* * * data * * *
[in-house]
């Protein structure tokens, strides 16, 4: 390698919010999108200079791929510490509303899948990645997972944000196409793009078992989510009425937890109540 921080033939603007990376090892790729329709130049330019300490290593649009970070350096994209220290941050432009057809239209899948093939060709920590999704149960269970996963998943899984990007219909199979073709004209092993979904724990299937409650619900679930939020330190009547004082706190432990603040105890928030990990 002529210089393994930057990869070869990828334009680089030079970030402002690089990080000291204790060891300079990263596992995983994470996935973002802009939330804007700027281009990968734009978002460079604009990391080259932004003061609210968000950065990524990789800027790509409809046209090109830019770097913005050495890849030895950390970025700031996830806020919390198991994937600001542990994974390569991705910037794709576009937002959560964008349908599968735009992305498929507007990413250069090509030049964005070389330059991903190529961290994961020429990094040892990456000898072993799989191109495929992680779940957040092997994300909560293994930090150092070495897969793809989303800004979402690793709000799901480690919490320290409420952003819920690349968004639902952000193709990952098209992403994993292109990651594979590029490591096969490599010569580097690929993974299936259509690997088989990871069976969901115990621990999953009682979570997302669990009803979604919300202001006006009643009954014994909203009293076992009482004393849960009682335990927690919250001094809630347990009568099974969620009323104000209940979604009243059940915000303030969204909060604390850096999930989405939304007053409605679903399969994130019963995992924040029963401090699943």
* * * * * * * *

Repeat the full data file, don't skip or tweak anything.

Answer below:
[in-house]
């Protein structure tokens, strides 16, 4: 390698919010999108200079791929510490509303899948990645997972944000196409793009078992989510009425937890109540 921080033939603007990376090892790729329709130049330019300490290593649009970070350096994209220290941050432009057809239209899948093939060709920590999704149960269970996963998943899984990007219909199979073709004209092993979904724990299937409650619900679930939020330190009547004082706190432990603040105890928030990990 002529210089393994930057990869070869990828334009680089030079970030402002690089990080000291204790060891300079990263596992995983994470996935973002802009939330804007700027281009990968734009978002460079604009990391080259932004003061609210968000950065990524990789800027790509409809046209090109830019770097913005050495890849030895950390970025700031996830806020919390198991994937600001542990994974390569991705910037794709576009937002959560964008349908599968735009992305498929507007990413250069090509030049964005070389330059991903190529961290994961020429990094040892990456000898072993799989191109495929992680779940957040092997994300909560293994930090150092070495897969793809989303800004979402690793709000799901480690919490320290409420952003819920690349968004639902952000193709990952098209992403994993292109990651594979590029490591096969490599010569580097690929993974299936259509690997088989990871069976969901115990621990999953009682979570997302669990009803979604919300202001006006009643009954014994909203009293076992009482004393849960009682335990927690919250001094809630347990009568099974969620009323104000209940979604009243059940915000303030969204909060604390850096999930989405939304007053409605679903399969994130019963995992924040029963401090699943």